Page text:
Business cards provide the link between you and your organization. In Japan, business cards are so important that people accept them with two hands and read them while you wait. In the United States, we use them for everything from bookmarks to scribbling notes.
The truth is that business cards are a cheap form of advertising that link customers to companies. How is your business card doing as a link between your customer and your company?
1. Are your name, address, and phone number correct?
Does the name on your card match the one you use? Your address is correct if you do not have to cross-out, add information, or clarify the address. If you find yourself writing an additional phone number on your card or saying, “It’s easier to reach me at this number,” then change your card to reflect that.
2. Is the name of the company correct?
While question may seem silly, some people start out with a joint venture name or partnership name and then create a company. Or, some people have more than one company, and sometimes, they use one card for both entities. If you have two entities, get two cards or use one side for one company and the other side for the other company.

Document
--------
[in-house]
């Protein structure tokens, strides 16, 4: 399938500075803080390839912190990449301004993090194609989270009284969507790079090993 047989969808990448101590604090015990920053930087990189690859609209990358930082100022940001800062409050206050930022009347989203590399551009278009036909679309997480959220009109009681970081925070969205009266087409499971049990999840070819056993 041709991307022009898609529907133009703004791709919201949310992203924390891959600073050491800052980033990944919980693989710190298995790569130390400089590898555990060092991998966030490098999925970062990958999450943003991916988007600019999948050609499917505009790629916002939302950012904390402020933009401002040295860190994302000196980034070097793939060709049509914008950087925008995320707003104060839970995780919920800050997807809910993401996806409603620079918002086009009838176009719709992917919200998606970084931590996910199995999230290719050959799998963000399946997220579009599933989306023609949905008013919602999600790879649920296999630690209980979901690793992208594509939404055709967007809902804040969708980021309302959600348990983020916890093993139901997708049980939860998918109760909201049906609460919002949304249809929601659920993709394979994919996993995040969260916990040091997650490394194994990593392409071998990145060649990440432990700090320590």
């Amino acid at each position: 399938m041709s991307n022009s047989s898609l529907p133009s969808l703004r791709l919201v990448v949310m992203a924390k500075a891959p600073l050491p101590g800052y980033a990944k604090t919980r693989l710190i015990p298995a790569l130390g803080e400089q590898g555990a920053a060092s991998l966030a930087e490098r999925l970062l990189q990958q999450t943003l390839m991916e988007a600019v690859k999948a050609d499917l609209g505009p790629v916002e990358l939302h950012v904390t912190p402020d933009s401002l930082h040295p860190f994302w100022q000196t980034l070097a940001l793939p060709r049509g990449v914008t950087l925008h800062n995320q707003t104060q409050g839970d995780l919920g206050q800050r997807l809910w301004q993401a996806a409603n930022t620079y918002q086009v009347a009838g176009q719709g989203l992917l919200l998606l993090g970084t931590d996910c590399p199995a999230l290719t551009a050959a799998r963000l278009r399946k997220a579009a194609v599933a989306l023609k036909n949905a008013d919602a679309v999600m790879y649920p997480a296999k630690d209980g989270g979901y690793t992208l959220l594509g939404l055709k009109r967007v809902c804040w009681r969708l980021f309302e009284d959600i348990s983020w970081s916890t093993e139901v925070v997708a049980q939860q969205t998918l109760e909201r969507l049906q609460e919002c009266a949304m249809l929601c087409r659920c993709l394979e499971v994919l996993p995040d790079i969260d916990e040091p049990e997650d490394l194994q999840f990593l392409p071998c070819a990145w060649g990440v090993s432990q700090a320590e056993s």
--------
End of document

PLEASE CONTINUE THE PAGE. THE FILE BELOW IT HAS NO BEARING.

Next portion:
3. Is the logo current and colors up to date?
It may seem wasteful to toss out extra business cards when you switch your logo, but go ahead and recycle the old cards and bring in the new. Think of each card as a tiny piece of advertising.
4. Is your website listed and your email address provided?
Your email address needs to be the one you check regularly. If you have a website, list it on the card.
5. Does your card do double-duty by providing important information?
Make your card pull double duty. If you own a store, print the hours on the back. If you have a 24-hour answering service, make the number stand out. Use one side of the card as a coupon or frequent visitor card. Give a reason for people to keep up with the card.
How did you do? And what should you change? Make the card do as much work for you as possible.